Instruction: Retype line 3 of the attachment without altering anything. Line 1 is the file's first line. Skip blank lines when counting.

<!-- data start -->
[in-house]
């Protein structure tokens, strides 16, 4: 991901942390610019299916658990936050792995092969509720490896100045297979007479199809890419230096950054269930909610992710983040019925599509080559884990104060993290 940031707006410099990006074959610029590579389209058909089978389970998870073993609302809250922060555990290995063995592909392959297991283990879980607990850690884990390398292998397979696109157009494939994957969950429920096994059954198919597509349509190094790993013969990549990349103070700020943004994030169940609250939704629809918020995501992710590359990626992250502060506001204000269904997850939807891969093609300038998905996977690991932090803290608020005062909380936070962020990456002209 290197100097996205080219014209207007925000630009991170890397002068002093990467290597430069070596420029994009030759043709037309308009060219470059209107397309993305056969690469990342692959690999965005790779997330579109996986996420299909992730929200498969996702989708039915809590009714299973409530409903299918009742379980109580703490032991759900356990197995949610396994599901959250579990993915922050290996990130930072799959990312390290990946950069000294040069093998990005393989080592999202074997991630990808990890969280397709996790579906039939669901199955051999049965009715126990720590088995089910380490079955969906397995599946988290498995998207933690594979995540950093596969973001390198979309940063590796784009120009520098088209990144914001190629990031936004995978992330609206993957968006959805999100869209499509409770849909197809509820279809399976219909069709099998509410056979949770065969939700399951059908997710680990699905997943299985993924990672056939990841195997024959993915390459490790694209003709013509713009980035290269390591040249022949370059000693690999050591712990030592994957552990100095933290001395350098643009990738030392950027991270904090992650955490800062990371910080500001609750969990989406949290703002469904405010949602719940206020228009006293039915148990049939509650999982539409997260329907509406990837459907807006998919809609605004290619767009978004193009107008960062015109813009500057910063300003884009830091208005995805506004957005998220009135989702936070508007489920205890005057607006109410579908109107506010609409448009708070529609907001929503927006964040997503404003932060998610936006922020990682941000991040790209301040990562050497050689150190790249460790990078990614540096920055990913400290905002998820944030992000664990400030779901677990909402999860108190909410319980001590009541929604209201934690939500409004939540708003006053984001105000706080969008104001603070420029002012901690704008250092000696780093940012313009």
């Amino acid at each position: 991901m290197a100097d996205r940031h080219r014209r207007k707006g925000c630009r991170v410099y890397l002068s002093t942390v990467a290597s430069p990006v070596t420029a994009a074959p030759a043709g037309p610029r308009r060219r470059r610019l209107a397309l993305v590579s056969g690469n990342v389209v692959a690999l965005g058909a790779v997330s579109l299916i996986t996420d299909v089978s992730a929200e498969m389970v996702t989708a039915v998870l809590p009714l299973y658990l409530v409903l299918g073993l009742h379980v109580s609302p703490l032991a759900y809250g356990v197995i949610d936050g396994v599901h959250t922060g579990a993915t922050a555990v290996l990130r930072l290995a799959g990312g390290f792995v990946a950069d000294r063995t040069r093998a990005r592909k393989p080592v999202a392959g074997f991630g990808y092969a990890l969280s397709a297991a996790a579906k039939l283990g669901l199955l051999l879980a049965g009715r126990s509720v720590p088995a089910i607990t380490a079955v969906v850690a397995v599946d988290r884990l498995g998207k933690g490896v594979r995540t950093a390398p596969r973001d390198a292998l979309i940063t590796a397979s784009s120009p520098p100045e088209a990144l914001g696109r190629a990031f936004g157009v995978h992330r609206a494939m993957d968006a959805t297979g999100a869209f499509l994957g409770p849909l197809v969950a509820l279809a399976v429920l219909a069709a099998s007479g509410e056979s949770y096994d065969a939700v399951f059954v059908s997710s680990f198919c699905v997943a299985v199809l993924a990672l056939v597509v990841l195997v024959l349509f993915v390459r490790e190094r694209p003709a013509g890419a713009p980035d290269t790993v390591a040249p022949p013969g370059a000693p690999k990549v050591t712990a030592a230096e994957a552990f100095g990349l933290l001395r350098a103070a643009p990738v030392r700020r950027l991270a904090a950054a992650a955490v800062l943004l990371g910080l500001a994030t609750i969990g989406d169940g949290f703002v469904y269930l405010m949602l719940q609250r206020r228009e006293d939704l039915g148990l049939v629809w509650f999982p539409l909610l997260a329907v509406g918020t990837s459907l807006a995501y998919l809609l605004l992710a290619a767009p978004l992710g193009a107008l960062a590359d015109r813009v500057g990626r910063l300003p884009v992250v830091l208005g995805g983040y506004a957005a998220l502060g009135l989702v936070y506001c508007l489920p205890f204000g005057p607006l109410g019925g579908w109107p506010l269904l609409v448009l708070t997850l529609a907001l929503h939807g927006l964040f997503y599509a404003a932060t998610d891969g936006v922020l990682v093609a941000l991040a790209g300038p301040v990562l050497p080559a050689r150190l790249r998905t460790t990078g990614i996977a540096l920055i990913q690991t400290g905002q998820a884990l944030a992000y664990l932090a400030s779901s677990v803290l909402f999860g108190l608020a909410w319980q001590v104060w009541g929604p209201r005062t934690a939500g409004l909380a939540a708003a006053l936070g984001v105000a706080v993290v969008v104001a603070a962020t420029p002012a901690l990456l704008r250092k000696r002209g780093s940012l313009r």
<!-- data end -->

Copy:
């Amino acid at each position: 991901m290197a100097d996205r940031h080219r014209r207007k707006g925000c630009r991170v410099y890397l002068s002093t942390v990467a290597s430069p990006v070596t420029a994009a074959p030759a043709g037309p610029r308009r060219r470059r610019l209107a397309l993305v590579s056969g690469n990342v389209v692959a690999l965005g058909a790779v997330s579109l299916i996986t996420d299909v089978s992730a929200e498969m389970v996702t989708a039915v998870l809590p009714l299973y658990l409530v409903l299918g073993l009742h379980v109580s609302p703490l032991a759900y809250g356990v197995i949610d936050g396994v599901h959250t922060g579990a993915t922050a555990v290996l990130r930072l290995a799959g990312g390290f792995v990946a950069d000294r063995t040069r093998a990005r592909k393989p080592v999202a392959g074997f991630g990808y092969a990890l969280s397709a297991a996790a579906k039939l283990g669901l199955l051999l879980a049965g009715r126990s509720v720590p088995a089910i607990t380490a079955v969906v850690a397995v599946d988290r884990l498995g998207k933690g490896v594979r995540t950093a390398p596969r973001d390198a292998l979309i940063t590796a397979s784009s120009p520098p100045e088209a990144l914001g696109r190629a990031f936004g157009v995978h992330r609206a494939m993957d968006a959805t297979g999100a869209f499509l994957g409770p849909l197809v969950a509820l279809a399976v429920l219909a069709a099998s007479g509410e056979s949770y096994d065969a939700v399951f059954v059908s997710s680990f198919c699905v997943a299985v199809l993924a990672l056939v597509v990841l195997v024959l349509f993915v390459r490790e190094r694209p003709a013509g890419a713009p980035d290269t790993v390591a040249p022949p013969g370059a000693p690999k990549v050591t712990a030592a230096e994957a552990f100095g990349l933290l001395r350098a103070a643009p990738v030392r700020r950027l991270a904090a950054a992650a955490v800062l943004l990371g910080l500001a994030t609750i969990g989406d169940g949290f703002v469904y269930l405010m949602l719940q609250r206020r228009e006293d939704l039915g148990l049939v629809w509650f999982p539409l909610l997260a329907v509406g918020t990837s459907l807006a995501y998919l809609l605004l992710a290619a767009p978004l992710g193009a107008l960062a590359d015109r813009v500057g990626r910063l300003p884009v992250v830091l208005g995805g983040y506004a957005a998220l502060g009135l989702v936070y506001c508007l489920p205890f204000g005057p607006l109410g019925g579908w109107p506010l269904l609409v448009l708070t997850l529609a907001l929503h939807g927006l964040f997503y599509a404003a932060t998610d891969g936006v922020l990682v093609a941000l991040a790209g300038p301040v990562l050497p080559a050689r150190l790249r998905t460790t990078g990614i996977a540096l920055i990913q690991t400290g905002q998820a884990l944030a992000y664990l932090a400030s779901s677990v803290l909402f999860g108190l608020a909410w319980q001590v104060w009541g929604p209201r005062t934690a939500g409004l909380a939540a708003a006053l936070g984001v105000a706080v993290v969008v104001a603070a962020t420029p002012a901690l990456l704008r250092k000696r002209g780093s940012l313009r």